One in Seven Seniors Still in the Workforce

In 1995, workers expected to retire on average at age 60.
The average age at which U.S. workers expect to retire is 66, up slightly from about 64 years of age between 2004 and 2008.

In 1995, workers expected to retire at age 60, according to Gallup’s 2016 Economy and Personal Finance Poll. Thirty-eight percent of U.S. adults now expect to retire between the ages of 62 and 67, while 23% expect to stop working before they turn 62. But many workers (31%) predict they won’t retire until after age 67, the current minimum age for receiving full Social Security retirement benefits.

Lower-income workers plan to retire a bit later, on average, than those earning $75,000 or more annually. Young adults, ages 18 to 29, plan to retire earlier than middle-aged and older adults, likely reflecting youthful optimism about their future income and savings, Gallup says.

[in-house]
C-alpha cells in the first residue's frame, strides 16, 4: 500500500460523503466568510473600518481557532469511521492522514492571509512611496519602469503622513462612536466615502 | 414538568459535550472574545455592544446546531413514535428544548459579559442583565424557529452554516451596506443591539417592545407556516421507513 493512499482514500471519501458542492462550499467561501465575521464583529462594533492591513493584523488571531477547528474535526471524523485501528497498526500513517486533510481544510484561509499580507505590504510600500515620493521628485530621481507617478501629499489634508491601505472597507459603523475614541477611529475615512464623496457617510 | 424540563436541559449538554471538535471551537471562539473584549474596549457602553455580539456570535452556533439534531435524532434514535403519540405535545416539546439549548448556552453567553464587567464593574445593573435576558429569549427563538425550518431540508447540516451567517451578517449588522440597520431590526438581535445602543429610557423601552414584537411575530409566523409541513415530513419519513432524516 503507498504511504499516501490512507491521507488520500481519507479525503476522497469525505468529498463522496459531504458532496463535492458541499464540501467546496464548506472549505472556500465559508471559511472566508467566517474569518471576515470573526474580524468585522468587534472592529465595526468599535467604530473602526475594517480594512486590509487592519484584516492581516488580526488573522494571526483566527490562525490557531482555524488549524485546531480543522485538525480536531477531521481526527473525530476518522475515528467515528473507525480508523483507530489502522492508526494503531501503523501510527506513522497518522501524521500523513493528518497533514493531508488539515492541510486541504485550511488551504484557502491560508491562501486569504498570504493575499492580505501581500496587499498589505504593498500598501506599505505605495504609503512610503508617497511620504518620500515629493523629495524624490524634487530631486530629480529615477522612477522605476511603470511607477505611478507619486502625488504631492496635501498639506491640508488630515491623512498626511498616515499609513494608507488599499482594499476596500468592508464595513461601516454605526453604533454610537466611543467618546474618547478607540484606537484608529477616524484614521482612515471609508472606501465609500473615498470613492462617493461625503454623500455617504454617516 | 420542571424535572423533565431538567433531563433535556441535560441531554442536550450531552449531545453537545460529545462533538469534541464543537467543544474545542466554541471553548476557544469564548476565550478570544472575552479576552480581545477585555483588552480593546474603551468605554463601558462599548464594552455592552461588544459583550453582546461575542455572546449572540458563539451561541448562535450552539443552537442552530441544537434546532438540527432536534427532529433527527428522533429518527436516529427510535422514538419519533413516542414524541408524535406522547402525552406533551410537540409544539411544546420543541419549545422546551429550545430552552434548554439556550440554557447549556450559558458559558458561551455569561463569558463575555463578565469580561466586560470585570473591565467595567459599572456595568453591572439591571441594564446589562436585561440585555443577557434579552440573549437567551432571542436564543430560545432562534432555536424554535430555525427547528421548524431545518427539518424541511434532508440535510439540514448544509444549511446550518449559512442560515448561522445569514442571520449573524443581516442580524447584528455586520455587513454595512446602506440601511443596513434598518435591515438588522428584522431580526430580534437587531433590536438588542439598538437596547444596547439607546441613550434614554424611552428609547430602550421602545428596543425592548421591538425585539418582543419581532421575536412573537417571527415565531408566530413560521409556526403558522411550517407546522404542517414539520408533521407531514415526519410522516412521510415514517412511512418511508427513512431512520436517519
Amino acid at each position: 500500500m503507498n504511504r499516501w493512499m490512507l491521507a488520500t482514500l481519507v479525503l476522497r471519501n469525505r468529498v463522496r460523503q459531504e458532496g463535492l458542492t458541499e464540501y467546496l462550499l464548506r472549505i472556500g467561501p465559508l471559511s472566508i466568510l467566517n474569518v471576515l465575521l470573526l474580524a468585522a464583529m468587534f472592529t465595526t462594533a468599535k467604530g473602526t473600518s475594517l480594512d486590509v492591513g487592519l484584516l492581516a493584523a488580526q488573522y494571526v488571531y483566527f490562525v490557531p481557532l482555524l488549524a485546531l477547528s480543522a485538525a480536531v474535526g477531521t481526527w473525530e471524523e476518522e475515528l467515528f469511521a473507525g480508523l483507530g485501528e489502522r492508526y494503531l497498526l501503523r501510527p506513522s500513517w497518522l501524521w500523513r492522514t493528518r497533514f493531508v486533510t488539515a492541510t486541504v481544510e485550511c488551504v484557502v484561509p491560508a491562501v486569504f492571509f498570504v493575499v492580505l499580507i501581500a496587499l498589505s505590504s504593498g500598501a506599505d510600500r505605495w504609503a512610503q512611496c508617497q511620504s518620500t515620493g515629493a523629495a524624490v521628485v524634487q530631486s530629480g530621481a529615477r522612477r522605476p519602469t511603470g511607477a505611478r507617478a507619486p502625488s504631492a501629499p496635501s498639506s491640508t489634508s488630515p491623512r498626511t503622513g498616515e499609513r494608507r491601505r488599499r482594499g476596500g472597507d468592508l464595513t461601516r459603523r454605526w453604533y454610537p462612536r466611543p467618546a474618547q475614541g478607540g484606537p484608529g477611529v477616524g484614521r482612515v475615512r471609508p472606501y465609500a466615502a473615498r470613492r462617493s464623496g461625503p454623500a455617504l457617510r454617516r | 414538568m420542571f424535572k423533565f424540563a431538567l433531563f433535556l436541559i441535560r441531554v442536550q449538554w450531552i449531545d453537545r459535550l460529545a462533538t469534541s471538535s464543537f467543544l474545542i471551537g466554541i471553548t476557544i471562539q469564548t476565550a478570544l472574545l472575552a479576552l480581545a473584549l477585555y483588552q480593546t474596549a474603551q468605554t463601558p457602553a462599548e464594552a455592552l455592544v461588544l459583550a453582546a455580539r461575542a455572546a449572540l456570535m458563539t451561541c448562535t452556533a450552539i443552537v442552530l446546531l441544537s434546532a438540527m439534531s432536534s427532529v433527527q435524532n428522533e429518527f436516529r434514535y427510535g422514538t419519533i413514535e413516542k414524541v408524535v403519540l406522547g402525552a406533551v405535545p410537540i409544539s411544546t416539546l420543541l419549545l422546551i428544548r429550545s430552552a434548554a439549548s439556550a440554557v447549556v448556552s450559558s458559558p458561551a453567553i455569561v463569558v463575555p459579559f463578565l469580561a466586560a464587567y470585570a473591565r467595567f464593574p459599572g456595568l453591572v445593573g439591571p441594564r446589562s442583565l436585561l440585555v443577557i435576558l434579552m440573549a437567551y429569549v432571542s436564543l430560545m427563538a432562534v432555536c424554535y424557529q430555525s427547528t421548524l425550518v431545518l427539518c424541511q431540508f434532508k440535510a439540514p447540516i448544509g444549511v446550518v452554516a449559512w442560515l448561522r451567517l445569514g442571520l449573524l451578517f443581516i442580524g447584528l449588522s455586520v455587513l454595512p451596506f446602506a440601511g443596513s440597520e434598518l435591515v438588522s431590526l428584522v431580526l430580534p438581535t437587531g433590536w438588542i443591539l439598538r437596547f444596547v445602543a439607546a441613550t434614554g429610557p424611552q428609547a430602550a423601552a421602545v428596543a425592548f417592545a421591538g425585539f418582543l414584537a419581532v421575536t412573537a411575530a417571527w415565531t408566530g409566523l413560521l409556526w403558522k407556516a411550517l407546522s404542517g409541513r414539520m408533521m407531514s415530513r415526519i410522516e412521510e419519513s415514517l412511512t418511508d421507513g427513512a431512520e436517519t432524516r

Although Americans now on average expect to retire at age 66, Gallup found that many retired Americans report they stopped working much earlier at an average of 61 years of age. More specifically, 42% of retirees say they stopped working before age 62, while just 13% continued working until they were 67 or older. But Gallup notes that current retirees span an age range of more than 40 years, meaning that some retired decades ago while others retired very recently, and their age at retirement reflects societal and economic patterns of that time.

Gallup found that one in seven seniors (67 and older) are still in the workforce today. When this is taken into account, 26% of adults 67 and older are either still in the workforce (14%) or worked until they were 67 or older before retiring (12%). That is slightly less than the 31% of today’s non-retirees who intend to work past age 67. However, the greater discrepancy is in the percentage retiring before age 62: 36% of today’s seniors say they did this, while just 23% of current workers intend to.

Many factors go into when a worker will retire including finances, health, family needs and layoffs, Gallup notes. Fewer workers today than in the past say a pension will be a major income source in retirement, and many have been unable to save sufficiently during the economic slowdown of the past decade. Seven in 10 employed adults told Gallup in April that they are worried about not having enough savings for retirement. As a result, they are continuing to work.